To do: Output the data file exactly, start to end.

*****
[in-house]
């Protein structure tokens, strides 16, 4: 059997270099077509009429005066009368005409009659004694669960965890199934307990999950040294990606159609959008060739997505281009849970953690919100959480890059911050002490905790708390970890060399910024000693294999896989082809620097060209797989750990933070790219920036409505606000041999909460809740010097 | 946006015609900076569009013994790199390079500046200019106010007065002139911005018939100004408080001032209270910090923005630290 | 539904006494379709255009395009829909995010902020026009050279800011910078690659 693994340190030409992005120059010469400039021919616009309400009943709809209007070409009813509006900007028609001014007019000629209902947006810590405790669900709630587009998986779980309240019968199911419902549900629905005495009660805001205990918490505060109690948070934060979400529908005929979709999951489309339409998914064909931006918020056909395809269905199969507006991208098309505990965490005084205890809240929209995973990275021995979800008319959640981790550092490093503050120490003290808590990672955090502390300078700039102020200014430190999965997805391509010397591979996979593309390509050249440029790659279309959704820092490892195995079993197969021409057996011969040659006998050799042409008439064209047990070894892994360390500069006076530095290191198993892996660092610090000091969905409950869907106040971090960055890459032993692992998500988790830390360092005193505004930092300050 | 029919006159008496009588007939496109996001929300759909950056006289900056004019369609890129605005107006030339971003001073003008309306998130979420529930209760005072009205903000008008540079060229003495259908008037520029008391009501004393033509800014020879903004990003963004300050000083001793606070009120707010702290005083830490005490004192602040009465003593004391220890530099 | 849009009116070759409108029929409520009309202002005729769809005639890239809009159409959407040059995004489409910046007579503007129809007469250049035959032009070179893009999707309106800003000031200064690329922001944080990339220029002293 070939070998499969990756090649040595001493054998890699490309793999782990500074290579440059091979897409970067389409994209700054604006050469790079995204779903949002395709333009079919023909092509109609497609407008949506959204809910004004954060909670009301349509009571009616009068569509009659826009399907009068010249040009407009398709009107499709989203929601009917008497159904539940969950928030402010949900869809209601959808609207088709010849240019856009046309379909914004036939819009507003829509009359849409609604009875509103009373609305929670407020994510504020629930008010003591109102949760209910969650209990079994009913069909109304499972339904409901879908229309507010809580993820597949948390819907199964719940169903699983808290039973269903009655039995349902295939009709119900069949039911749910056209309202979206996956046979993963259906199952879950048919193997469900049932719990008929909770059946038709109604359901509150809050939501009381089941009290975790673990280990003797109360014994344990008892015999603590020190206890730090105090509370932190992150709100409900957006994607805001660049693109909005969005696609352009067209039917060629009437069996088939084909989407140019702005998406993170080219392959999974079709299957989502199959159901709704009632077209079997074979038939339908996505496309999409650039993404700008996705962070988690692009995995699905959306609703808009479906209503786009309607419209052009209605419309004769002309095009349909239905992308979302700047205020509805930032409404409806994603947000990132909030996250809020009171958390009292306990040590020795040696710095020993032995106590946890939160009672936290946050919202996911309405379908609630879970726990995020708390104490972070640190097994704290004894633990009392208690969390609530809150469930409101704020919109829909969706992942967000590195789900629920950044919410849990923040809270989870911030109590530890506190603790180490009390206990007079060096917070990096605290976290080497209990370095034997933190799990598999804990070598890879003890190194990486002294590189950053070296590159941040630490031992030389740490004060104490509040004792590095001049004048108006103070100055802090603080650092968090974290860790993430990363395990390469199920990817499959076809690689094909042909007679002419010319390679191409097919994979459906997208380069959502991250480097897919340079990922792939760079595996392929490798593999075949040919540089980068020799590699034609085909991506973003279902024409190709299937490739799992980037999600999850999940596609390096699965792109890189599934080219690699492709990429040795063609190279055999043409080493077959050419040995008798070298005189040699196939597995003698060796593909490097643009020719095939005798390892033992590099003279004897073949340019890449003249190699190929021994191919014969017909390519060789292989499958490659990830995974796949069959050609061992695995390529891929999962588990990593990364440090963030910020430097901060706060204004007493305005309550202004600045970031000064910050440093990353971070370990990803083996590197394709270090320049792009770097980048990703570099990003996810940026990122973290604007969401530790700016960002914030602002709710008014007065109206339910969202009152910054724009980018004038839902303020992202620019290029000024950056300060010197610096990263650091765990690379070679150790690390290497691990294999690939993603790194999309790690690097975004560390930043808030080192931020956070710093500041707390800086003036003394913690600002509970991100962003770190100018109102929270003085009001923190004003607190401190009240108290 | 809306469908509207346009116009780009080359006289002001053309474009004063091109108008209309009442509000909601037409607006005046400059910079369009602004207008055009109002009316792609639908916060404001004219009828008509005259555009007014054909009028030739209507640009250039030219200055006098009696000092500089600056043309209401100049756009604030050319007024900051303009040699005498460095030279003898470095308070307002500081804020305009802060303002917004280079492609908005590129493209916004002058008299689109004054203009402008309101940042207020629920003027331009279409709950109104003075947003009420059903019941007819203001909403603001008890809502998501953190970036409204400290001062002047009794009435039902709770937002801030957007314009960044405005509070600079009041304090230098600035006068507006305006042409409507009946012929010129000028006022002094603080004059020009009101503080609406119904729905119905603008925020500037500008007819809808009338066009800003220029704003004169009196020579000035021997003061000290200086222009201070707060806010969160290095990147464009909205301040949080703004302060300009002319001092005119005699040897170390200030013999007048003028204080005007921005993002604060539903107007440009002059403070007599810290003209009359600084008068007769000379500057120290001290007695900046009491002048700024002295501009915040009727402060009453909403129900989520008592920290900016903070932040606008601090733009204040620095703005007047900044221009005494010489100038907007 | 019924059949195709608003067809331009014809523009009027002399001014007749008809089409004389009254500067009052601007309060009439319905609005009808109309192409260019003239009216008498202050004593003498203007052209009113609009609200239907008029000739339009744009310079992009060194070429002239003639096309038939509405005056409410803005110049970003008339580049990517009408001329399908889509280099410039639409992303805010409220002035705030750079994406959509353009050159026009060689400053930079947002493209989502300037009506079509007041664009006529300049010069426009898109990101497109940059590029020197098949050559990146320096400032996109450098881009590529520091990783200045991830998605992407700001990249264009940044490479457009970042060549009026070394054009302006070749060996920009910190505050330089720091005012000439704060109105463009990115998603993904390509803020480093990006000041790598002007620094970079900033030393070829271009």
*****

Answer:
[in-house]
């Protein structure tokens, strides 16, 4: 059997270099077509009429005066009368005409009659004694669960965890199934307990999950040294990606159609959008060739997505281009849970953690919100959480890059911050002490905790708390970890060399910024000693294999896989082809620097060209797989750990933070790219920036409505606000041999909460809740010097 | 946006015609900076569009013994790199390079500046200019106010007065002139911005018939100004408080001032209270910090923005630290 | 539904006494379709255009395009829909995010902020026009050279800011910078690659 693994340190030409992005120059010469400039021919616009309400009943709809209007070409009813509006900007028609001014007019000629209902947006810590405790669900709630587009998986779980309240019968199911419902549900629905005495009660805001205990918490505060109690948070934060979400529908005929979709999951489309339409998914064909931006918020056909395809269905199969507006991208098309505990965490005084205890809240929209995973990275021995979800008319959640981790550092490093503050120490003290808590990672955090502390300078700039102020200014430190999965997805391509010397591979996979593309390509050249440029790659279309959704820092490892195995079993197969021409057996011969040659006998050799042409008439064209047990070894892994360390500069006076530095290191198993892996660092610090000091969905409950869907106040971090960055890459032993692992998500988790830390360092005193505004930092300050 | 029919006159008496009588007939496109996001929300759909950056006289900056004019369609890129605005107006030339971003001073003008309306998130979420529930209760005072009205903000008008540079060229003495259908008037520029008391009501004393033509800014020879903004990003963004300050000083001793606070009120707010702290005083830490005490004192602040009465003593004391220890530099 | 849009009116070759409108029929409520009309202002005729769809005639890239809009159409959407040059995004489409910046007579503007129809007469250049035959032009070179893009999707309106800003000031200064690329922001944080990339220029002293 070939070998499969990756090649040595001493054998890699490309793999782990500074290579440059091979897409970067389409994209700054604006050469790079995204779903949002395709333009079919023909092509109609497609407008949506959204809910004004954060909670009301349509009571009616009068569509009659826009399907009068010249040009407009398709009107499709989203929601009917008497159904539940969950928030402010949900869809209601959808609207088709010849240019856009046309379909914004036939819009507003829509009359849409609604009875509103009373609305929670407020994510504020629930008010003591109102949760209910969650209990079994009913069909109304499972339904409901879908229309507010809580993820597949948390819907199964719940169903699983808290039973269903009655039995349902295939009709119900069949039911749910056209309202979206996956046979993963259906199952879950048919193997469900049932719990008929909770059946038709109604359901509150809050939501009381089941009290975790673990280990003797109360014994344990008892015999603590020190206890730090105090509370932190992150709100409900957006994607805001660049693109909005969005696609352009067209039917060629009437069996088939084909989407140019702005998406993170080219392959999974079709299957989502199959159901709704009632077209079997074979038939339908996505496309999409650039993404700008996705962070988690692009995995699905959306609703808009479906209503786009309607419209052009209605419309004769002309095009349909239905992308979302700047205020509805930032409404409806994603947000990132909030996250809020009171958390009292306990040590020795040696710095020993032995106590946890939160009672936290946050919202996911309405379908609630879970726990995020708390104490972070640190097994704290004894633990009392208690969390609530809150469930409101704020919109829909969706992942967000590195789900629920950044919410849990923040809270989870911030109590530890506190603790180490009390206990007079060096917070990096605290976290080497209990370095034997933190799990598999804990070598890879003890190194990486002294590189950053070296590159941040630490031992030389740490004060104490509040004792590095001049004048108006103070100055802090603080650092968090974290860790993430990363395990390469199920990817499959076809690689094909042909007679002419010319390679191409097919994979459906997208380069959502991250480097897919340079990922792939760079595996392929490798593999075949040919540089980068020799590699034609085909991506973003279902024409190709299937490739799992980037999600999850999940596609390096699965792109890189599934080219690699492709990429040795063609190279055999043409080493077959050419040995008798070298005189040699196939597995003698060796593909490097643009020719095939005798390892033992590099003279004897073949340019890449003249190699190929021994191919014969017909390519060789292989499958490659990830995974796949069959050609061992695995390529891929999962588990990593990364440090963030910020430097901060706060204004007493305005309550202004600045970031000064910050440093990353971070370990990803083996590197394709270090320049792009770097980048990703570099990003996810940026990122973290604007969401530790700016960002914030602002709710008014007065109206339910969202009152910054724009980018004038839902303020992202620019290029000024950056300060010197610096990263650091765990690379070679150790690390290497691990294999690939993603790194999309790690690097975004560390930043808030080192931020956070710093500041707390800086003036003394913690600002509970991100962003770190100018109102929270003085009001923190004003607190401190009240108290 | 809306469908509207346009116009780009080359006289002001053309474009004063091109108008209309009442509000909601037409607006005046400059910079369009602004207008055009109002009316792609639908916060404001004219009828008509005259555009007014054909009028030739209507640009250039030219200055006098009696000092500089600056043309209401100049756009604030050319007024900051303009040699005498460095030279003898470095308070307002500081804020305009802060303002917004280079492609908005590129493209916004002058008299689109004054203009402008309101940042207020629920003027331009279409709950109104003075947003009420059903019941007819203001909403603001008890809502998501953190970036409204400290001062002047009794009435039902709770937002801030957007314009960044405005509070600079009041304090230098600035006068507006305006042409409507009946012929010129000028006022002094603080004059020009009101503080609406119904729905119905603008925020500037500008007819809808009338066009800003220029704003004169009196020579000035021997003061000290200086222009201070707060806010969160290095990147464009909205301040949080703004302060300009002319001092005119005699040897170390200030013999007048003028204080005007921005993002604060539903107007440009002059403070007599810290003209009359600084008068007769000379500057120290001290007695900046009491002048700024002295501009915040009727402060009453909403129900989520008592920290900016903070932040606008601090733009204040620095703005007047900044221009005494010489100038907007 | 019924059949195709608003067809331009014809523009009027002399001014007749008809089409004389009254500067009052601007309060009439319905609005009808109309192409260019003239009216008498202050004593003498203007052209009113609009609200239907008029000739339009744009310079992009060194070429002239003639096309038939509405005056409410803005110049970003008339580049990517009408001329399908889509280099410039639409992303805010409220002035705030750079994406959509353009050159026009060689400053930079947002493209989502300037009506079509007041664009006529300049010069426009898109990101497109940059590029020197098949050559990146320096400032996109450098881009590529520091990783200045991830998605992407700001990249264009940044490479457009970042060549009026070394054009302006070749060996920009910190505050330089720091005012000439704060109105463009990115998603993904390509803020480093990006000041790598002007620094970079900033030393070829271009």